That some (or many) economists support Walmart in there control of pricing is troubling. I do not shop in Walhell, solely because their pricing has destroyed so many good companies and product lines. One example;I used to live near Karns audio in Grand Rapids a small small company that produced great speakers in house for a great price, and then came the big box stores where Walcrap is the King. Sure they have great prices but selection is crap, and they only stock the most popular items (yeah no money in hard to find low volume items). The end result is that when your local shop that carries those items that are hard to find or sell runs into Walfart, Walblart runs them out of business. Great if you like top 40 music or boxed wine but if you want Shostakovich and a Trappist ale you are screwed. Extrapolate a bit; what happens when the major venders of literature reduce selling books that only reach NYTimes best selling 100? There is just so much a mom and pop book store can do against a Walspoodge Amazon alliance.

    • Chesterfield says:

      @demidan, you should check out this thing called the internet. It allows even the smallest of niches to be served. Want to buy some boutique speakers? Well guess what – there’s more available now than ever before. Interested in some obscure band or classical composers? You can probably start listening to them right now on Pandora and discover new related music.

      And secondly, I can get a ridiculously good audio system right now for under $5000. A few (10?) years ago, that same budget wouldn’t have gotten me anything near as good.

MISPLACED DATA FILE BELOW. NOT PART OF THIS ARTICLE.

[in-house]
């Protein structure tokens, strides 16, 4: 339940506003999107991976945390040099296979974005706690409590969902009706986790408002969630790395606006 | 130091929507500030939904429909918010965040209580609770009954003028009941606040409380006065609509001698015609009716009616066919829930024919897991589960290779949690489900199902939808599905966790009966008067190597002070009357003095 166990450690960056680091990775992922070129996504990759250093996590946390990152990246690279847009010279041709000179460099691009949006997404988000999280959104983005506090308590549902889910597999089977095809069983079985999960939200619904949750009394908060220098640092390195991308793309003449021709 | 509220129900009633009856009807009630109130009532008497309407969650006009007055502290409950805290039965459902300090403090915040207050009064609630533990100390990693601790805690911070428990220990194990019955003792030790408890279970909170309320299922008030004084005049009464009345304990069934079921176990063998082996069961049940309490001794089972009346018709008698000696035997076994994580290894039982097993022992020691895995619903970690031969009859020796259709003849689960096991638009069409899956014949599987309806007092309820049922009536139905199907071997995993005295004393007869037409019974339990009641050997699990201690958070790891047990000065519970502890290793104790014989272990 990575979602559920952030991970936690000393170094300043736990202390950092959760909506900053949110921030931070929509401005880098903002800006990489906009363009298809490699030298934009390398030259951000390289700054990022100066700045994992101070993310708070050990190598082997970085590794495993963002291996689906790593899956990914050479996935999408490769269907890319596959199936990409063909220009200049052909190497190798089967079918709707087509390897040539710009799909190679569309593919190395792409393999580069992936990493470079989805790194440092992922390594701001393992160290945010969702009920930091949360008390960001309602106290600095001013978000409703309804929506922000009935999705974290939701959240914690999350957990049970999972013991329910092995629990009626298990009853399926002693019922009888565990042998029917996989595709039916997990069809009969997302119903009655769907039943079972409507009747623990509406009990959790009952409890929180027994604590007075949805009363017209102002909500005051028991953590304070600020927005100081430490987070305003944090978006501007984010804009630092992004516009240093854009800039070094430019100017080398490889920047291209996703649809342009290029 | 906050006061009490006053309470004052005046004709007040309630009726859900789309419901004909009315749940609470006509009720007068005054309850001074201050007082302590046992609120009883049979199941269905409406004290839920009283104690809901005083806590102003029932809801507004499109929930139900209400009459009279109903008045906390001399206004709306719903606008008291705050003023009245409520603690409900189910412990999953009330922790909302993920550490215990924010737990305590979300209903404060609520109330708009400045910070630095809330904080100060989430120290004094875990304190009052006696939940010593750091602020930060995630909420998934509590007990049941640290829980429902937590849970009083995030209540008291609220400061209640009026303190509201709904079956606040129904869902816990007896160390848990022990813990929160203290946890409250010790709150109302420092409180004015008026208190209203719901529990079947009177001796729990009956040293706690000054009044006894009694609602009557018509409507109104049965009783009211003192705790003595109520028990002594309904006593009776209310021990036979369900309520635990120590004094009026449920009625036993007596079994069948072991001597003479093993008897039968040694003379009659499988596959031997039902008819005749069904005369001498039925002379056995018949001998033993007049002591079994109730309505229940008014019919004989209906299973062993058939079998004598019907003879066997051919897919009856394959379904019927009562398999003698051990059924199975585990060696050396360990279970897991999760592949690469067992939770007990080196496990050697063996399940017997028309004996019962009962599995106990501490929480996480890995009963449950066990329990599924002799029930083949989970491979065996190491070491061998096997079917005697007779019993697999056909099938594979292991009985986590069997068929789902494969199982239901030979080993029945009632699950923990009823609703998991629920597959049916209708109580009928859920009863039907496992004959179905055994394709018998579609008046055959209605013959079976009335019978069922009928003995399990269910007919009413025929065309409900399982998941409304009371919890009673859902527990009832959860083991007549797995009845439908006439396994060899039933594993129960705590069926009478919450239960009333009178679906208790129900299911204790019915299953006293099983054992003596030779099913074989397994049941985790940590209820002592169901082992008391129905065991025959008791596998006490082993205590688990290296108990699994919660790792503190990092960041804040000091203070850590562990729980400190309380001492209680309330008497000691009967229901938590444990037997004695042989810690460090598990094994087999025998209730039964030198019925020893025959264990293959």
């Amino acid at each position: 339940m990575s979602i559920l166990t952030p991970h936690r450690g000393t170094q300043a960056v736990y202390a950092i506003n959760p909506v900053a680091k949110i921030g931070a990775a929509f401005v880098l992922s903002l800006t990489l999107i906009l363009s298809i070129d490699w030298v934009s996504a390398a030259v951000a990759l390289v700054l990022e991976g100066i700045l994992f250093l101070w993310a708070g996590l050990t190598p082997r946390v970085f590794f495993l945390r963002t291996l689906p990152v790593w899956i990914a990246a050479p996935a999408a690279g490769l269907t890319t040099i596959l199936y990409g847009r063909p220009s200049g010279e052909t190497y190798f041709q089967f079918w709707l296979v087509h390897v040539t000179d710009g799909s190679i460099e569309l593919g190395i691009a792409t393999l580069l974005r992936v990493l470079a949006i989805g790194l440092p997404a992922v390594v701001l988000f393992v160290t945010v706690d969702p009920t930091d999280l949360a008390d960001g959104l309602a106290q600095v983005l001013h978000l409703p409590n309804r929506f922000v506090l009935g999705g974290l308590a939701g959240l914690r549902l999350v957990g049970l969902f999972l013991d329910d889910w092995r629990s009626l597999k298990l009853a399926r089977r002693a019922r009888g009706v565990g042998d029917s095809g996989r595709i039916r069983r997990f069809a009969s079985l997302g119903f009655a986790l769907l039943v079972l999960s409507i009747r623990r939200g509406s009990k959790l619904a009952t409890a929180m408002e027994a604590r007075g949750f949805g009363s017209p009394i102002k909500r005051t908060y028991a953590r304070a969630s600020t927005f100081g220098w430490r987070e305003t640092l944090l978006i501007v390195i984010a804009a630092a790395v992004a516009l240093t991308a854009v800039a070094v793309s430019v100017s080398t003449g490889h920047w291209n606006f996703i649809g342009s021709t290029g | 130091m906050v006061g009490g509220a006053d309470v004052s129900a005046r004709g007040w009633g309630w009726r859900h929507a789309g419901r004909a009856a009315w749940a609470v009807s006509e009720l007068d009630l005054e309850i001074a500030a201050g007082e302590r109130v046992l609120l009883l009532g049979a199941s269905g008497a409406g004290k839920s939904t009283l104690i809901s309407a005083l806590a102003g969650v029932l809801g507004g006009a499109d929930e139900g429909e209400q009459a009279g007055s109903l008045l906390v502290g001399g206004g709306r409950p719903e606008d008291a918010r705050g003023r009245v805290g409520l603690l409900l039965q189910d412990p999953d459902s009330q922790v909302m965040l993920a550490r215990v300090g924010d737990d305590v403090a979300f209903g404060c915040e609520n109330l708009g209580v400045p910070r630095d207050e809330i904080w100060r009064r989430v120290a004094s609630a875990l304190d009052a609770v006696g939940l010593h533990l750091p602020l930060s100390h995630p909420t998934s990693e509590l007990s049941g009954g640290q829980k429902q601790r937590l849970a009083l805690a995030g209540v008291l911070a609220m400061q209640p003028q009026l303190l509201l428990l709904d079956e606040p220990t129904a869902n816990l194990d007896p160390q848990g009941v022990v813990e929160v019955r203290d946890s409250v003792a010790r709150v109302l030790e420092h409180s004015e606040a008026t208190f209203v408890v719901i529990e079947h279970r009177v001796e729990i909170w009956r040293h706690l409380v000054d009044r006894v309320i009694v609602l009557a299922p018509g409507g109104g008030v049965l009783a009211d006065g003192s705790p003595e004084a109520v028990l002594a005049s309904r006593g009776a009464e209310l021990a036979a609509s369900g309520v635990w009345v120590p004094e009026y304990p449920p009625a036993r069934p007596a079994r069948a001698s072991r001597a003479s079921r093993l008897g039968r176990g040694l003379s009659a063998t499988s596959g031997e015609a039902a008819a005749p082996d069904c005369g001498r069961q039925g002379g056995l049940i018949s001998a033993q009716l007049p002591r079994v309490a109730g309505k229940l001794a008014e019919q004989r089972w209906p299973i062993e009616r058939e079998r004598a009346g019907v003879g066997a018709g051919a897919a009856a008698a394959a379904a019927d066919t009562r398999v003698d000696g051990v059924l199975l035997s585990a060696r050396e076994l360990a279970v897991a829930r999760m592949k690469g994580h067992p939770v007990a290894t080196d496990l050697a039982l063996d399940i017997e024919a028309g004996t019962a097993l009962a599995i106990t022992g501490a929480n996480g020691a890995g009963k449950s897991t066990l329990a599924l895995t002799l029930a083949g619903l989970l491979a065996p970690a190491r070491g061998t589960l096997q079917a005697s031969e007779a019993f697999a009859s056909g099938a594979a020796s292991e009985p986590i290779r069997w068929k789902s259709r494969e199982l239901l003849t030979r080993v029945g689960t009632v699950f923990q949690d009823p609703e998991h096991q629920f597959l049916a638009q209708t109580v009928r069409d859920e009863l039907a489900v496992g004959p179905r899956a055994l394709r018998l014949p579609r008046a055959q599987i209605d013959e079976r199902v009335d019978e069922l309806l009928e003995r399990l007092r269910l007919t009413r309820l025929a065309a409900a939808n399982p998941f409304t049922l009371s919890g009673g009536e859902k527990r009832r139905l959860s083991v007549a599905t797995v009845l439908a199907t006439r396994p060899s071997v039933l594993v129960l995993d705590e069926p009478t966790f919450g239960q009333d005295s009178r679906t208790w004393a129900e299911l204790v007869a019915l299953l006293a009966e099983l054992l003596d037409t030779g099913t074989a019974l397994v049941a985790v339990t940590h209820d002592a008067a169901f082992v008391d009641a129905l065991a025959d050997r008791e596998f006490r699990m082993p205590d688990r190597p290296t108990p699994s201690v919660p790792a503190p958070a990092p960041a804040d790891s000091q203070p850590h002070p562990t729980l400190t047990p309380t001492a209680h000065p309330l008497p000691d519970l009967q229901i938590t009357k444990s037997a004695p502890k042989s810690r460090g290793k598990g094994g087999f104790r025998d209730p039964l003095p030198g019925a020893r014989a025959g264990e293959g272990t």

I believe your extrapolation is 100% incorrect. If anything, markets are fragmenting more and more. Fortunately, the internet supports this fragmentation. Extrapolate out a few years and I could see books or music written for a very small audience indeed. Interested in a denim Sackboy (LittleBigPlanet), check out Etsy and you will either find one or find somebody who can make one for you for a great price.

      Lighten up. Things are getting better all the time.

  11. jerwin says:

    In regards to the mega cetacean paradox:

    Skull and buccal cavity allometry increase mass-specific engulfment capacity in fin whales.
    http://rspb.royalsocietypublishing.org/content/early/2009/11/19/rspb.2009.1680
    (It’s free to read.)

    The extra energy theoretically obtained by a whale with a larger mouth is offset by the extra energy required to engulf the water.

  12. Steiny says:

    There appears to be a permalink for that entry now if there wasn’t one at the time of your original posting:

    http://www.publishersmarketplace.com/lunch/macmillan_30jan10.html